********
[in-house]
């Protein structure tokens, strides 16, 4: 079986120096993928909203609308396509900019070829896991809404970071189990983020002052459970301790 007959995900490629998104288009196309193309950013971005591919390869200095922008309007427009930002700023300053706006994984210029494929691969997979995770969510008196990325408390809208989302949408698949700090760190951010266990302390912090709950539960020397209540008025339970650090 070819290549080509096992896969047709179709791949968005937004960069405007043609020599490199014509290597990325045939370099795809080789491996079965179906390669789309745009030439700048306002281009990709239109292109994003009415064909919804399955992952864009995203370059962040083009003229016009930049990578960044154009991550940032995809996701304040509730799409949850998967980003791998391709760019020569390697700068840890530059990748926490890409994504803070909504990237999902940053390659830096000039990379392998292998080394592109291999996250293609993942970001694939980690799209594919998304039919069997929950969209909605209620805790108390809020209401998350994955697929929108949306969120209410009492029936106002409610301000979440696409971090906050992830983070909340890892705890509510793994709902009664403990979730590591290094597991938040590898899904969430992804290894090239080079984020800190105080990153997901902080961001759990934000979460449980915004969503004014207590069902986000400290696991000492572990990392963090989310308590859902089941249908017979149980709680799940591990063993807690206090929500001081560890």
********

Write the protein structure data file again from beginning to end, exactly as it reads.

[in-house]
């Protein structure tokens, strides 16, 4: 079986120096993928909203609308396509900019070829896991809404970071189990983020002052459970301790 007959995900490629998104288009196309193309950013971005591919390869200095922008309007427009930002700023300053706006994984210029494929691969997979995770969510008196990325408390809208989302949408698949700090760190951010266990302390912090709950539960020397209540008025339970650090 070819290549080509096992896969047709179709791949968005937004960069405007043609020599490199014509290597990325045939370099795809080789491996079965179906390669789309745009030439700048306002281009990709239109292109994003009415064909919804399955992952864009995203370059962040083009003229016009930049990578960044154009991550940032995809996701304040509730799409949850998967980003791998391709760019020569390697700068840890530059990748926490890409994504803070909504990237999902940053390659830096000039990379392998292998080394592109291999996250293609993942970001694939980690799209594919998304039919069997929950969209909605209620805790108390809020209401998350994955697929929108949306969120209410009492029936106002409610301000979440696409971090906050992830983070909340890892705890509510793994709902009664403990979730590591290094597991938040590898899904969430992804290894090239080079984020800190105080990153997901902080961001759990934000979460449980915004969503004014207590069902986000400290696991000492572990990392963090989310308590859902089941249908017979149980709680799940591990063993807690206090929500001081560890």